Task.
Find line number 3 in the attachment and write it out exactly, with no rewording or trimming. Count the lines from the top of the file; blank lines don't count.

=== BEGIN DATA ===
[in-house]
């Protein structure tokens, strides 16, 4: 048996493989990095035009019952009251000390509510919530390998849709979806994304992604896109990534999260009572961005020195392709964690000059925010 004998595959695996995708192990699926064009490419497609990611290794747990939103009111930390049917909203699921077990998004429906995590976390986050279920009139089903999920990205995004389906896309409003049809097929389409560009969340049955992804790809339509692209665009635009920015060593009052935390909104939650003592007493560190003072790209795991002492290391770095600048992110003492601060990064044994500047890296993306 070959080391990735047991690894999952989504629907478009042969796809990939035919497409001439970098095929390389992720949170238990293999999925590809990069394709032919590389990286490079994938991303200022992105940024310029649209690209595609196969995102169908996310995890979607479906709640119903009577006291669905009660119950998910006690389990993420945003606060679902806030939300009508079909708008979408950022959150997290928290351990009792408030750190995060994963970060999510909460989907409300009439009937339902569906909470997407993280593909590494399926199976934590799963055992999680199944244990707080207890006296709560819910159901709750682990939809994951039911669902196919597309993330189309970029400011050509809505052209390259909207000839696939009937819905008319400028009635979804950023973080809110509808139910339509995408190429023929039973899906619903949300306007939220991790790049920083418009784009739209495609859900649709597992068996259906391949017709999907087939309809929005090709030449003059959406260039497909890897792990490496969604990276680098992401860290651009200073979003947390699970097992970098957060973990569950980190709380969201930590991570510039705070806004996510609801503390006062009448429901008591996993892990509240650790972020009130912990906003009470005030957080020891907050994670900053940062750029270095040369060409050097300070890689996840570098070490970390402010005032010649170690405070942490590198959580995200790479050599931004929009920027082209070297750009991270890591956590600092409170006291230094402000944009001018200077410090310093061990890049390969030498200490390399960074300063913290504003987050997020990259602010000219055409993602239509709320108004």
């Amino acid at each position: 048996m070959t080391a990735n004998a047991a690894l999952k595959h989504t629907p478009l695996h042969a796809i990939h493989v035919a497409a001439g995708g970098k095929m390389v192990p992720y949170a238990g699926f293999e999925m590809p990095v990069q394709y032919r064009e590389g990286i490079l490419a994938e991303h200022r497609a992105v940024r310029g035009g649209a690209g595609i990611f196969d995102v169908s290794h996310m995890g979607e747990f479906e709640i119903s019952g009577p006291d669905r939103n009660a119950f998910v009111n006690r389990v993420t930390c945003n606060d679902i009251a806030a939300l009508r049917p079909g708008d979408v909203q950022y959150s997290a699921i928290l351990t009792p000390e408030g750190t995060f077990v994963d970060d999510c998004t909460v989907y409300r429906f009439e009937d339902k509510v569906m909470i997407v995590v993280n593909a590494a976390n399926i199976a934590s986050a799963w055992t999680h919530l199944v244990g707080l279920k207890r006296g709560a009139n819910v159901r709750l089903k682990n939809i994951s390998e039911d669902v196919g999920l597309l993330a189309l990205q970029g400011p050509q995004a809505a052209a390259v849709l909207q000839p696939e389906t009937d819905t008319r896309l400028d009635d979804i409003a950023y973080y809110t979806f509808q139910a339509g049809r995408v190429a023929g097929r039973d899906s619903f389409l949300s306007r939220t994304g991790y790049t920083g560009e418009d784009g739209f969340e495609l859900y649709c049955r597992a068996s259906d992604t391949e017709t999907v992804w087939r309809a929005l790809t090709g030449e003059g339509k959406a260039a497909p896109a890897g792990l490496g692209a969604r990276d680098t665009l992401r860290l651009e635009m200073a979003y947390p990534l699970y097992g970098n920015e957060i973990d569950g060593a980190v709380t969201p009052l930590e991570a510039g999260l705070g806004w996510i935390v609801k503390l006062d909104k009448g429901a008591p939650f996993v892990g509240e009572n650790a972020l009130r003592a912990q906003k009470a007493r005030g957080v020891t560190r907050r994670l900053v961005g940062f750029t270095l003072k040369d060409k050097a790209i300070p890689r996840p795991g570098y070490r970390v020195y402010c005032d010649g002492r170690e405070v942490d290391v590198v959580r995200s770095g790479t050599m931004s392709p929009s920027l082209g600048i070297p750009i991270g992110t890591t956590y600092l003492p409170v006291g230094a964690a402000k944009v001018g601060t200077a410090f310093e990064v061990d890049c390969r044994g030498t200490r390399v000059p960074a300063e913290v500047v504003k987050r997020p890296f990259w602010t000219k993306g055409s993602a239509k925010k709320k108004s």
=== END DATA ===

């Amino acid at each position: 048996m070959t080391a990735n004998a047991a690894l999952k595959h989504t629907p478009l695996h042969a796809i990939h493989v035919a497409a001439g995708g970098k095929m390389v192990p992720y949170a238990g699926f293999e999925m590809p990095v990069q394709y032919r064009e590389g990286i490079l490419a994938e991303h200022r497609a992105v940024r310029g035009g649209a690209g595609i990611f196969d995102v169908s290794h996310m995890g979607e747990f479906e709640i119903s019952g009577p006291d669905r939103n009660a119950f998910v009111n006690r389990v993420t930390c945003n606060d679902i009251a806030a939300l009508r049917p079909g708008d979408v909203q950022y959150s997290a699921i928290l351990t009792p000390e408030g750190t995060f077990v994963d970060d999510c998004t909460v989907y409300r429906f009439e009937d339902k509510v569906m909470i997407v995590v993280n593909a590494a976390n399926i199976a934590s986050a799963w055992t999680h919530l199944v244990g707080l279920k207890r006296g709560a009139n819910v159901r709750l089903k682990n939809i994951s390998e039911d669902v196919g999920l597309l993330a189309l990205q970029g400011p050509q995004a809505a052209a390259v849709l909207q000839p696939e389906t009937d819905t008319r896309l400028d009635d979804i409003a950023y973080y809110t979806f509808q139910a339509g049809r995408v190429a023929g097929r039973d899906s619903f389409l949300s306007r939220t994304g991790y790049t920083g560009e418009d784009g739209f969340e495609l859900y649709c049955r597992a068996s259906d992604t391949e017709t999907v992804w087939r309809a929005l790809t090709g030449e003059g339509k959406a260039a497909p896109a890897g792990l490496g692209a969604r990276d680098t665009l992401r860290l651009e635009m200073a979003y947390p990534l699970y097992g970098n920015e957060i973990d569950g060593a980190v709380t969201p009052l930590e991570a510039g999260l705070g806004w996510i935390v609801k503390l006062d909104k009448g429901a008591p939650f996993v892990g509240e009572n650790a972020l009130r003592a912990q906003k009470a007493r005030g957080v020891t560190r907050r994670l900053v961005g940062f750029t270095l003072k040369d060409k050097a790209i300070p890689r996840p795991g570098y070490r970390v020195y402010c005032d010649g002492r170690e405070v942490d290391v590198v959580r995200s770095g790479t050599m931004s392709p929009s920027l082209g600048i070297p750009i991270g992110t890591t956590y600092l003492p409170v006291g230094a964690a402000k944009v001018g601060t200077a410090f310093e990064v061990d890049c390969r044994g030498t200490r390399v000059p960074a300063e913290v500047v504003k987050r997020p890296f990259w602010t000219k993306g055409s993602a239509k925010k709320k108004s």